Everyone knows astronomers use telescopes to peer into distant space. But did you know that they also use them as time machines to look back into the past? In this fascinating and original book, world-renowned astronomer Paul Murdin lays out the entire history of the Universe from here on Earth into the distance, leading us step by step through the history of time and space.
Our knowledge of the Universe is greater than ever thanks to cutting- edge scientific research, as well as a new age of space exploration and discovery, and Murdin has been at the forefront of this inquiry—he was the first person to identify a black hole. In The Universe, Murdin draws on his expertise in the field to explain difficult concepts such as black holes, nebulae, and dark matter and relates them to the most important characters and events in the history of our Universe: powerful explosions, the largest planets, galaxies, and celestial bodies. Structured in a clear, accessible fashion as a “biography” of our Universe, this history begins at the Big Bang and proceeds stage by stage through the story of our cosmos.
Full of fascinating details about our own existence, for instance that two-thirds of the atoms in our body are hydrogen atoms formed in the first few minutes of the Big Bang, and that we are a by-product of the manufacture of galaxies and stars, this volume offers a glimpse into the future of our Universe and what it means to us all.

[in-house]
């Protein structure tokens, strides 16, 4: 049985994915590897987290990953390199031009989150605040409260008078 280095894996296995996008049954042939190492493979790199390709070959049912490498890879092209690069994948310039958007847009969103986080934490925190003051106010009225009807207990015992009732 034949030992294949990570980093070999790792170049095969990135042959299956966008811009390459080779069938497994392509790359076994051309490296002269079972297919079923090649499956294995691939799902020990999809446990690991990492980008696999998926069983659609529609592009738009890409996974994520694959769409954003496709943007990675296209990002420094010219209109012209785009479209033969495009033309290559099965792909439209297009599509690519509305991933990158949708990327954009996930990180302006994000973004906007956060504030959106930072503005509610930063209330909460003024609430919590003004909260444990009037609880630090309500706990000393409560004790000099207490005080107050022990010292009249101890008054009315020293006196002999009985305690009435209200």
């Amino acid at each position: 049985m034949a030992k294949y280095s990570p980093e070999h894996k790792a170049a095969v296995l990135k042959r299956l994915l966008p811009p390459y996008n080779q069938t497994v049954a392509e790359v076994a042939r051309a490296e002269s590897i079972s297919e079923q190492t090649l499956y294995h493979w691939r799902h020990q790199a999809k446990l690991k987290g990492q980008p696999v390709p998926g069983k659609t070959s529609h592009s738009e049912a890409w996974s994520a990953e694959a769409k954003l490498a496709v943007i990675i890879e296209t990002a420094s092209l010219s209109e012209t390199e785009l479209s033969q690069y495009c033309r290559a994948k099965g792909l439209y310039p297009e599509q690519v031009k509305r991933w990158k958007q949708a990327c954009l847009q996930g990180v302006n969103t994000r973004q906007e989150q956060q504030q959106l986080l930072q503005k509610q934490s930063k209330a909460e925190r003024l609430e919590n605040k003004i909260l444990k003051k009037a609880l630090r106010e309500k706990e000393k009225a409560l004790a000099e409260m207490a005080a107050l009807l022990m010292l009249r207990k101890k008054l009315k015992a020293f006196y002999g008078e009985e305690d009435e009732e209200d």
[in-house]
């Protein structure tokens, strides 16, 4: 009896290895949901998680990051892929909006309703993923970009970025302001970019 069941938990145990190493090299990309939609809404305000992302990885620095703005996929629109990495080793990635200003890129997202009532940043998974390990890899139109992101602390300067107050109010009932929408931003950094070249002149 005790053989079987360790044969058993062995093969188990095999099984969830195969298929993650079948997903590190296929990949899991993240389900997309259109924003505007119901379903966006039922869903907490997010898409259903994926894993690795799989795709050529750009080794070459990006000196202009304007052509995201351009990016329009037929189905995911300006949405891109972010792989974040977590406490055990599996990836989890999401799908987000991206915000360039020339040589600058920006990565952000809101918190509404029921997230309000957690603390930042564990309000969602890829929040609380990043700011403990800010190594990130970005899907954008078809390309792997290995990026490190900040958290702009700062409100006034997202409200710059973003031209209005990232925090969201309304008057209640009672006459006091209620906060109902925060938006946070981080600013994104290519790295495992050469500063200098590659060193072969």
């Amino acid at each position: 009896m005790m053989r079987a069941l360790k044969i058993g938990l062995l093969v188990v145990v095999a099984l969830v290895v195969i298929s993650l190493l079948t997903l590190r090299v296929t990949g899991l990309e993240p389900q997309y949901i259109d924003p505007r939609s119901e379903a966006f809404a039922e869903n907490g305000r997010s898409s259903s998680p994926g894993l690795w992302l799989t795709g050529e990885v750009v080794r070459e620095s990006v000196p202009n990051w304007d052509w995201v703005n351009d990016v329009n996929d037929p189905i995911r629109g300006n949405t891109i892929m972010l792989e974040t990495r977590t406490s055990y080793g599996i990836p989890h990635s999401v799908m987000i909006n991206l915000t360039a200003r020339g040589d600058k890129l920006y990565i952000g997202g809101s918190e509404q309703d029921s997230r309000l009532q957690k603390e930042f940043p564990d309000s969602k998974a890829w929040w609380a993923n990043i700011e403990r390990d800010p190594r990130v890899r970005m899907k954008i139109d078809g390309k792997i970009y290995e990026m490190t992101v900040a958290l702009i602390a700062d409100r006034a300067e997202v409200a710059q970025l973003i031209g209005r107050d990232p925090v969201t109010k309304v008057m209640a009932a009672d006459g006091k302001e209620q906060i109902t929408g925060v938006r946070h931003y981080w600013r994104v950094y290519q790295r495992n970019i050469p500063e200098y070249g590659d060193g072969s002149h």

[A] beautiful tour through the cosmos… Murdin offers easy-to-grasp explanations of knotty physics concepts…and also shows how the invention of radio astronomy, satellites, and ever-more complex telescopes has led to a deeper understanding of space… Beautifully illustrated… For readers interested in space but new to the game, this is a fine place to start.
— Publishers Weekly
Paul Murdin is a professor emeritus at the University of Cambridge’s Institute of Astronomy. Since 1963, he has been a research scientist studying supernovae, black holes, and neutron stars; an observatory administrator; and a science policy maker for the British government and the United Kingdom’s Royal Astronomical Society. In a parallel career, he is a broadcaster and commentator for the BBC and CNN and is identified as the co-discoverer of the first stellar black hole found in our Galaxy, Cygnus X-1.